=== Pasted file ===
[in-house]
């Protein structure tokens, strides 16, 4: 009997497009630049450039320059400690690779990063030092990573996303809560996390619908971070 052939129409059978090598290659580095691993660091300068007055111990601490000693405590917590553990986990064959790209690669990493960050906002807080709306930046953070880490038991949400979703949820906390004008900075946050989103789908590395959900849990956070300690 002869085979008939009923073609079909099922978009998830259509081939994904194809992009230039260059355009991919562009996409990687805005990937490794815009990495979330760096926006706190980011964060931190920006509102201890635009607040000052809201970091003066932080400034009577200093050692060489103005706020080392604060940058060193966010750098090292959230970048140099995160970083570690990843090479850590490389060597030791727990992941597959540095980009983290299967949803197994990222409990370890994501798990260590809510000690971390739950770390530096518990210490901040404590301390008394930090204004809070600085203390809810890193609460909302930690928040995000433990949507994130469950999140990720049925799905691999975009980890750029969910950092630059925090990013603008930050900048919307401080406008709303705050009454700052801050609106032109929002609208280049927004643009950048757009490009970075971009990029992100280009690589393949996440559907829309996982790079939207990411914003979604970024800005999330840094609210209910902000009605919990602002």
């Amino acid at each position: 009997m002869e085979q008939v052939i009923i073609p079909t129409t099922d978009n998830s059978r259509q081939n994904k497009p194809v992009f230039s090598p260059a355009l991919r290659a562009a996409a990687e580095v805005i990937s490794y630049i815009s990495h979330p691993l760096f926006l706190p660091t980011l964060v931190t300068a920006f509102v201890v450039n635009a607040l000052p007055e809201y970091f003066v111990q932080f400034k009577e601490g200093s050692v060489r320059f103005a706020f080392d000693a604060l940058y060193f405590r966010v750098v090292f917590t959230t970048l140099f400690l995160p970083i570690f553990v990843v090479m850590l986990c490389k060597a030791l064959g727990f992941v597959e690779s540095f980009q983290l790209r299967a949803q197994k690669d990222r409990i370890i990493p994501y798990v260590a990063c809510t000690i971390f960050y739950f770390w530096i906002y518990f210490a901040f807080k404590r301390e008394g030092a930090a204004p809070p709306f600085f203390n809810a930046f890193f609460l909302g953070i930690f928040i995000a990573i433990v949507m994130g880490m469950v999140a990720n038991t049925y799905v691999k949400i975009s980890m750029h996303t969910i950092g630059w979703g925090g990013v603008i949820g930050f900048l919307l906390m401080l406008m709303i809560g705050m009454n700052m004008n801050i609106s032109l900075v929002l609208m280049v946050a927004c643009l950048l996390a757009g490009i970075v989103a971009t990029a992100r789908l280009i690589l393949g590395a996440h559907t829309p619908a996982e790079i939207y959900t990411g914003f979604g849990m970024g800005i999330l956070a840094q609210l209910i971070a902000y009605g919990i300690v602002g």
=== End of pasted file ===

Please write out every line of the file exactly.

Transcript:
[in-house]
């Protein structure tokens, strides 16, 4: 009997497009630049450039320059400690690779990063030092990573996303809560996390619908971070 052939129409059978090598290659580095691993660091300068007055111990601490000693405590917590553990986990064959790209690669990493960050906002807080709306930046953070880490038991949400979703949820906390004008900075946050989103789908590395959900849990956070300690 002869085979008939009923073609079909099922978009998830259509081939994904194809992009230039260059355009991919562009996409990687805005990937490794815009990495979330760096926006706190980011964060931190920006509102201890635009607040000052809201970091003066932080400034009577200093050692060489103005706020080392604060940058060193966010750098090292959230970048140099995160970083570690990843090479850590490389060597030791727990992941597959540095980009983290299967949803197994990222409990370890994501798990260590809510000690971390739950770390530096518990210490901040404590301390008394930090204004809070600085203390809810890193609460909302930690928040995000433990949507994130469950999140990720049925799905691999975009980890750029969910950092630059925090990013603008930050900048919307401080406008709303705050009454700052801050609106032109929002609208280049927004643009950048757009490009970075971009990029992100280009690589393949996440559907829309996982790079939207990411914003979604970024800005999330840094609210209910902000009605919990602002």
């Amino acid at each position: 009997m002869e085979q008939v052939i009923i073609p079909t129409t099922d978009n998830s059978r259509q081939n994904k497009p194809v992009f230039s090598p260059a355009l991919r290659a562009a996409a990687e580095v805005i990937s490794y630049i815009s990495h979330p691993l760096f926006l706190p660091t980011l964060v931190t300068a920006f509102v201890v450039n635009a607040l000052p007055e809201y970091f003066v111990q932080f400034k009577e601490g200093s050692v060489r320059f103005a706020f080392d000693a604060l940058y060193f405590r966010v750098v090292f917590t959230t970048l140099f400690l995160p970083i570690f553990v990843v090479m850590l986990c490389k060597a030791l064959g727990f992941v597959e690779s540095f980009q983290l790209r299967a949803q197994k690669d990222r409990i370890i990493p994501y798990v260590a990063c809510t000690i971390f960050y739950f770390w530096i906002y518990f210490a901040f807080k404590r301390e008394g030092a930090a204004p809070p709306f600085f203390n809810a930046f890193f609460l909302g953070i930690f928040i995000a990573i433990v949507m994130g880490m469950v999140a990720n038991t049925y799905v691999k949400i975009s980890m750029h996303t969910i950092g630059w979703g925090g990013v603008i949820g930050f900048l919307l906390m401080l406008m709303i809560g705050m009454n700052m004008n801050i609106s032109l900075v929002l609208m280049v946050a927004c643009l950048l996390a757009g490009i970075v989103a971009t990029a992100r789908l280009i690589l393949g590395a996440h559907t829309p619908a996982e790079i939207y959900t990411g914003f979604g849990m970024g800005i999330l956070a840094q609210l209910i971070a902000y009605g919990i300690v602002g």